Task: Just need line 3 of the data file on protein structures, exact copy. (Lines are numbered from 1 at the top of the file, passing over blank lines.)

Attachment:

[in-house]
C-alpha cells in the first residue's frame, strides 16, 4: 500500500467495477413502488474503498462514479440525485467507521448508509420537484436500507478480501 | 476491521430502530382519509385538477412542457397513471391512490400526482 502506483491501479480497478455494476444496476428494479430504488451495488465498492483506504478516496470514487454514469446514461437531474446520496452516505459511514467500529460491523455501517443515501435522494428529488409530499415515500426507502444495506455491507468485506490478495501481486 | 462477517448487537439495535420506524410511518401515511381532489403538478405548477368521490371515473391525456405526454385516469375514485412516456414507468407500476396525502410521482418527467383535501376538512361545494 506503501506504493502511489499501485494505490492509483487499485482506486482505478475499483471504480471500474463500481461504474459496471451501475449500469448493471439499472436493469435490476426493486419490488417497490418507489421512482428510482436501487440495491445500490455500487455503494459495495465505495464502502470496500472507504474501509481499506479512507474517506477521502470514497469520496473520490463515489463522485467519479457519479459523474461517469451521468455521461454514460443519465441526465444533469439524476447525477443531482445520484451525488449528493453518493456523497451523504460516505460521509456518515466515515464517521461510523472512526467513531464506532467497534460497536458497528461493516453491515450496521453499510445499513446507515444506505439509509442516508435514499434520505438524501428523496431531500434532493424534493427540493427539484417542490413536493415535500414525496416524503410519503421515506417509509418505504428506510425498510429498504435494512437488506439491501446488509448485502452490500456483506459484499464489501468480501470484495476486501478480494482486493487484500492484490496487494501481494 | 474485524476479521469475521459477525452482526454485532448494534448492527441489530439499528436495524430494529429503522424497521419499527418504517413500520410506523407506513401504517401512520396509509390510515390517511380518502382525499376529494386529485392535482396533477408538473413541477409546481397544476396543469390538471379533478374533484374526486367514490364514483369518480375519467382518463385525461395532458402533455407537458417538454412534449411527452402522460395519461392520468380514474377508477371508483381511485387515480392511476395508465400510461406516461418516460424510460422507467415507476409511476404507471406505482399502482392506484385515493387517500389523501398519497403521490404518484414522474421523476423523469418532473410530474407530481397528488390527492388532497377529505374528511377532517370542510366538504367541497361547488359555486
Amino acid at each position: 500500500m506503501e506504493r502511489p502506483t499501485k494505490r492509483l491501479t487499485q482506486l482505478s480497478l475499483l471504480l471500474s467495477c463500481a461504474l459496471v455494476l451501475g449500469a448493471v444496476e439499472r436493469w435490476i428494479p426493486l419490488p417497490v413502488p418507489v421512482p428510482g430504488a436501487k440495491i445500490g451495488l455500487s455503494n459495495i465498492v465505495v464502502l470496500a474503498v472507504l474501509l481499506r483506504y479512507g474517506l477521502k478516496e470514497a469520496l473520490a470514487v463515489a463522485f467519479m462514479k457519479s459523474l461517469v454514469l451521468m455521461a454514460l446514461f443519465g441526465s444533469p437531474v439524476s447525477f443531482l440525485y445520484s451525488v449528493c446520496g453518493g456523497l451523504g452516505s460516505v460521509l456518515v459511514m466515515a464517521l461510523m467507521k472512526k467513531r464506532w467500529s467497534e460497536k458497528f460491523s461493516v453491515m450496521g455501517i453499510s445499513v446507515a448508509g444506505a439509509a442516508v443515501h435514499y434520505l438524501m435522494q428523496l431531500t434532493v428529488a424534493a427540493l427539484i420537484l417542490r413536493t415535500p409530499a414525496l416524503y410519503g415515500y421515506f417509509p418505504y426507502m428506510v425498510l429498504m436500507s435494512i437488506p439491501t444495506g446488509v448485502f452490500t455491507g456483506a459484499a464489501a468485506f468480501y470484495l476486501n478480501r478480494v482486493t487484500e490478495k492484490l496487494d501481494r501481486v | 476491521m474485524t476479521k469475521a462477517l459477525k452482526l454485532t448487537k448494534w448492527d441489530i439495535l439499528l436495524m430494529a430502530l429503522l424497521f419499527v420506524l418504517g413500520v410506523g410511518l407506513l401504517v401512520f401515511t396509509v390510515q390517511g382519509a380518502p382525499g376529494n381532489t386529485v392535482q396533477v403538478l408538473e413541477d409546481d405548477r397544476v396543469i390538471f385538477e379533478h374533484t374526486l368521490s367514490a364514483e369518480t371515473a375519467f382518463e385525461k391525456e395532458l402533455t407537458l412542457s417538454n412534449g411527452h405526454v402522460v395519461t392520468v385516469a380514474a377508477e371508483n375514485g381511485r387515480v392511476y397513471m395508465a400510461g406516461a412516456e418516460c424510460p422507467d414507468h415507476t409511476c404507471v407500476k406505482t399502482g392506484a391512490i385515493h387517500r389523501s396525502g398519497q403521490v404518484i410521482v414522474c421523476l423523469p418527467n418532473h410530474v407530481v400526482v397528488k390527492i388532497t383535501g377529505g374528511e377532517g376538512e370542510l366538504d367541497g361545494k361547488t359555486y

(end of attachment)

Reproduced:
Amino acid at each position: 500500500m506503501e506504493r502511489p502506483t499501485k494505490r492509483l491501479t487499485q482506486l482505478s480497478l475499483l471504480l471500474s467495477c463500481a461504474l459496471v455494476l451501475g449500469a448493471v444496476e439499472r436493469w435490476i428494479p426493486l419490488p417497490v413502488p418507489v421512482p428510482g430504488a436501487k440495491i445500490g451495488l455500487s455503494n459495495i465498492v465505495v464502502l470496500a474503498v472507504l474501509l481499506r483506504y479512507g474517506l477521502k478516496e470514497a469520496l473520490a470514487v463515489a463522485f467519479m462514479k457519479s459523474l461517469v454514469l451521468m455521461a454514460l446514461f443519465g441526465s444533469p437531474v439524476s447525477f443531482l440525485y445520484s451525488v449528493c446520496g453518493g456523497l451523504g452516505s460516505v460521509l456518515v459511514m466515515a464517521l461510523m467507521k472512526k467513531r464506532w467500529s467497534e460497536k458497528f460491523s461493516v453491515m450496521g455501517i453499510s445499513v446507515a448508509g444506505a439509509a442516508v443515501h435514499y434520505l438524501m435522494q428523496l431531500t434532493v428529488a424534493a427540493l427539484i420537484l417542490r413536493t415535500p409530499a414525496l416524503y410519503g415515500y421515506f417509509p418505504y426507502m428506510v425498510l429498504m436500507s435494512i437488506p439491501t444495506g446488509v448485502f452490500t455491507g456483506a459484499a464489501a468485506f468480501y470484495l476486501n478480501r478480494v482486493t487484500e490478495k492484490l496487494d501481494r501481486v | 476491521m474485524t476479521k469475521a462477517l459477525k452482526l454485532t448487537k448494534w448492527d441489530i439495535l439499528l436495524m430494529a430502530l429503522l424497521f419499527v420506524l418504517g413500520v410506523g410511518l407506513l401504517v401512520f401515511t396509509v390510515q390517511g382519509a380518502p382525499g376529494n381532489t386529485v392535482q396533477v403538478l408538473e413541477d409546481d405548477r397544476v396543469i390538471f385538477e379533478h374533484t374526486l368521490s367514490a364514483e369518480t371515473a375519467f382518463e385525461k391525456e395532458l402533455t407537458l412542457s417538454n412534449g411527452h405526454v402522460v395519461t392520468v385516469a380514474a377508477e371508483n375514485g381511485r387515480v392511476y397513471m395508465a400510461g406516461a412516456e418516460c424510460p422507467d414507468h415507476t409511476c404507471v407500476k406505482t399502482g392506484a391512490i385515493h387517500r389523501s396525502g398519497q403521490v404518484i410521482v414522474c421523476l423523469p418527467n418532473h410530474v407530481v400526482v397528488k390527492i388532497t383535501g377529505g374528511e377532517g376538512e370542510l366538504d367541497g361545494k361547488t359555486y